KU anticipates that the new facility will create 10 new jobs over the next four years and that the facility will be used to train seven to 15 new lab technicians each year. That training is expected to be an important part of the project because it will increase the number of qualified employees for companies looking to locate in the area.

KU leaders are continuing to wait for word on a much larger round of grant funding that could significantly speed development of KU Innovation Park. Innovation Park has applied for a $50.8 million grant through the state of Kansas’ SPARK program, which is funded through federal pandemic relief funds. Word on funding awards for those SPARK programs has been slow to develop, though. KU leaders previously had said they hoped to receive word this summer, but the governor indicated last month that the process for awarding those funds had been delayed.

That grant would help fund a pair of $30 million research and office buildings. One would house the Kansas National Security Innovation Center, which would focus on research related to cybersecurity and other innovations that could be used by the homeland security or defense industries. The other would house the Kansas Bio-Innovation & Sustainability Center, which would focus on research related to green energy and a host of environmental issues, among other topics.

In addition to those two buildings, KU leaders have said they envision about 10 new buildings over the next 15 years that would provide 800,000 square feet of research, laboratory and office space. Additionally, KU Endowment — which owns much of the property on West Campus — has concept plans that show about 75,000 square feet of retail development and about 300 living units being constructed on or near West Campus as part of a plan to make Innovation Park more of a live, work and play destination.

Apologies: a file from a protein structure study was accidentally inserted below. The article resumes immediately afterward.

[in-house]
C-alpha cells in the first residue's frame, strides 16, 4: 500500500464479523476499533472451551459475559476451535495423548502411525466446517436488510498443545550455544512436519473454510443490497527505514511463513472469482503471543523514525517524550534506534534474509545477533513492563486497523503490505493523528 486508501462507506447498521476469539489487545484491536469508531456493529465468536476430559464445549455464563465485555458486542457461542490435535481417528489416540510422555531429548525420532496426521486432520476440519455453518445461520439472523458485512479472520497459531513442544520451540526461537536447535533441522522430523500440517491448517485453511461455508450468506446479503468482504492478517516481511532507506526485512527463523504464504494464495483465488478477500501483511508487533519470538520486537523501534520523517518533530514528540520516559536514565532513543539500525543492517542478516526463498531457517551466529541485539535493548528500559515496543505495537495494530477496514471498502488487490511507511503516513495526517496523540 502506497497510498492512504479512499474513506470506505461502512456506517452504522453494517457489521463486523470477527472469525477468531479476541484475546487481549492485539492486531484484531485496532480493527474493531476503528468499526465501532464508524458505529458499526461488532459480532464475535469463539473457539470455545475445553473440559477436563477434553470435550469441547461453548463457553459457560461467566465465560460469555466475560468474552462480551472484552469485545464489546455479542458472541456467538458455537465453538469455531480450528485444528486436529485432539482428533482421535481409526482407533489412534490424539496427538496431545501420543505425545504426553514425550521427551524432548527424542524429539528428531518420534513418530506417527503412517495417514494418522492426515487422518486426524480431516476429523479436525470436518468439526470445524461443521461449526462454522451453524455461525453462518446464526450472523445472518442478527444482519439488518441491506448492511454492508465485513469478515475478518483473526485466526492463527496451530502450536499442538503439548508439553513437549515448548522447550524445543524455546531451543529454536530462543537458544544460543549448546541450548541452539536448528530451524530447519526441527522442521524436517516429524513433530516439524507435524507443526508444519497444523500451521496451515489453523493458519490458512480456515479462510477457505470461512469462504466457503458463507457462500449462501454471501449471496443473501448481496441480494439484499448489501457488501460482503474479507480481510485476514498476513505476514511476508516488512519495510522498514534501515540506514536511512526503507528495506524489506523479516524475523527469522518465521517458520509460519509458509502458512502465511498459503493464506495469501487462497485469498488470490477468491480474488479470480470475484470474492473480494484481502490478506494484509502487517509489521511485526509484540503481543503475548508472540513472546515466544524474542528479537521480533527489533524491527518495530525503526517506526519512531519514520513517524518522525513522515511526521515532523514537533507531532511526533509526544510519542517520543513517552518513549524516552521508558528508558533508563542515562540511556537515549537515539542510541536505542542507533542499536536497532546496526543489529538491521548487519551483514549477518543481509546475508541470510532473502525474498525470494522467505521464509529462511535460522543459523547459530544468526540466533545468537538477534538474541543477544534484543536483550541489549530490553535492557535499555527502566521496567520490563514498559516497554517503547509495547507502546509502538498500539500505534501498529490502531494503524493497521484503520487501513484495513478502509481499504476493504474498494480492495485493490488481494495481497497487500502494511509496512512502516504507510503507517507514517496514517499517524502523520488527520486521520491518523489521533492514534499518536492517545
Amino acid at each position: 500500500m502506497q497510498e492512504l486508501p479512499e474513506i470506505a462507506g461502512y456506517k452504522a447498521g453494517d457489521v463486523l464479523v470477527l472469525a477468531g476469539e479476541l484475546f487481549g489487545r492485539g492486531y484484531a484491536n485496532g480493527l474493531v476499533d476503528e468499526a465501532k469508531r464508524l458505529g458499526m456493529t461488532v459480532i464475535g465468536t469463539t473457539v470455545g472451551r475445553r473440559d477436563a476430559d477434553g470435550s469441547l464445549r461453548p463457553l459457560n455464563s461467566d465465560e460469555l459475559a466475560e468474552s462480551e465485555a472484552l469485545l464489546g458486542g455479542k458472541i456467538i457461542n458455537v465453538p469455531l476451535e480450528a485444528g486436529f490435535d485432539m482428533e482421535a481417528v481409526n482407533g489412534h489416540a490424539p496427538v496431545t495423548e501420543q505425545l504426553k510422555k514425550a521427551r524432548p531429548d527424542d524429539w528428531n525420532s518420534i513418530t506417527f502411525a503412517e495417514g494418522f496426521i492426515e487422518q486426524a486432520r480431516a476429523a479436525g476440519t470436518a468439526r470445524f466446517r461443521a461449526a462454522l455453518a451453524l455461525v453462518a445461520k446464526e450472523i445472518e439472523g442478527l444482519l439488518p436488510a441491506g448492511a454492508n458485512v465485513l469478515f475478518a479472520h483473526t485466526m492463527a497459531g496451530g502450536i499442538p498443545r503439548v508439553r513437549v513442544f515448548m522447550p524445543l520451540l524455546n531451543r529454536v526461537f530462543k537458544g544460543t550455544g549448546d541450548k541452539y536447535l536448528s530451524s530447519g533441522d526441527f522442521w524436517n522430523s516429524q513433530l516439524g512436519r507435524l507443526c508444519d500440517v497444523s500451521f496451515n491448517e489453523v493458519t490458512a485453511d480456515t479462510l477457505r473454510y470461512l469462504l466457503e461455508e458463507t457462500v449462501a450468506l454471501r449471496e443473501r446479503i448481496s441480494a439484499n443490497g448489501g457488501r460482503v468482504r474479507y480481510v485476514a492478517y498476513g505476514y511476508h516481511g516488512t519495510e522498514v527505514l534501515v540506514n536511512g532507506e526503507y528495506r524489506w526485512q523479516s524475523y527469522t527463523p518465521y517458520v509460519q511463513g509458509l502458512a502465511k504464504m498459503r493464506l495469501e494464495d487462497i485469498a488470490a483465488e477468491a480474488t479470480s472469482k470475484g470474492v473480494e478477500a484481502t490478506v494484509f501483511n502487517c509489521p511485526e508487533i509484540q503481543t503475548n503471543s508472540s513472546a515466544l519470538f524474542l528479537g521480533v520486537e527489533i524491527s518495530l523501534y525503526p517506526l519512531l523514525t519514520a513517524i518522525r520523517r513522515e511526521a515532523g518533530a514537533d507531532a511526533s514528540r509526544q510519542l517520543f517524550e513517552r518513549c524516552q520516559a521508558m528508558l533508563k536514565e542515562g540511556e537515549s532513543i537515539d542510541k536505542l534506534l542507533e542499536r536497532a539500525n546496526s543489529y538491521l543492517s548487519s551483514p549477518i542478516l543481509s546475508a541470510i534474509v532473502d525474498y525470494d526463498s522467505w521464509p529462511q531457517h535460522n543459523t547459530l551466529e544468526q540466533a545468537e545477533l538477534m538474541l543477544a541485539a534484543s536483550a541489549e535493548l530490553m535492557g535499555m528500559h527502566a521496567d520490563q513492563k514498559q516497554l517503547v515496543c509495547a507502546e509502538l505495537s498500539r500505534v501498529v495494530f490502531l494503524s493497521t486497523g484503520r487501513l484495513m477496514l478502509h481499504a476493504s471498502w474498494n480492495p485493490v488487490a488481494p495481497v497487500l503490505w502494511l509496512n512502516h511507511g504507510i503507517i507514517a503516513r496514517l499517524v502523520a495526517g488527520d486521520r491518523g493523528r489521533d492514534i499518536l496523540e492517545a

It is far from certain that KU will receive the $50 million SPARK grant from the state. But it is fair to say that there has been a big increase in the availability of economic development-related grant money for universities due to federal pandemic recovery dollars.

Wichita State University already is benefiting from that in a big way. The news may have flown under the radar in the Lawrence area, but WSU won a big federal grant last week from the Economic Development Administration.

Wichita State received a $51.4 million grant to build, staff and support a new aviation research and training center that is designed to produce a new crop of high-tech workers that can build the next generation of U.S. aircraft.

It is the biggest such economic development grant WSU has ever received. The university and its partners in southern Kansas were one of only 21 national winners in American Rescue Plan Build Back Better Regional Challenge.

WSU leaders next week are seeking approval from the Kansas Board of Regents to begin the construction process for a new 85,000 square-foot building that would house a new “technology and innovation building” on the WSU campus as part of the aviation project. Plans call for the building to house six research labs with a heavy emphasis on robotics, automation and digital manufacturing, according to information provided to the Regents. WSU hopes to have the facility operational in the summer of 2025.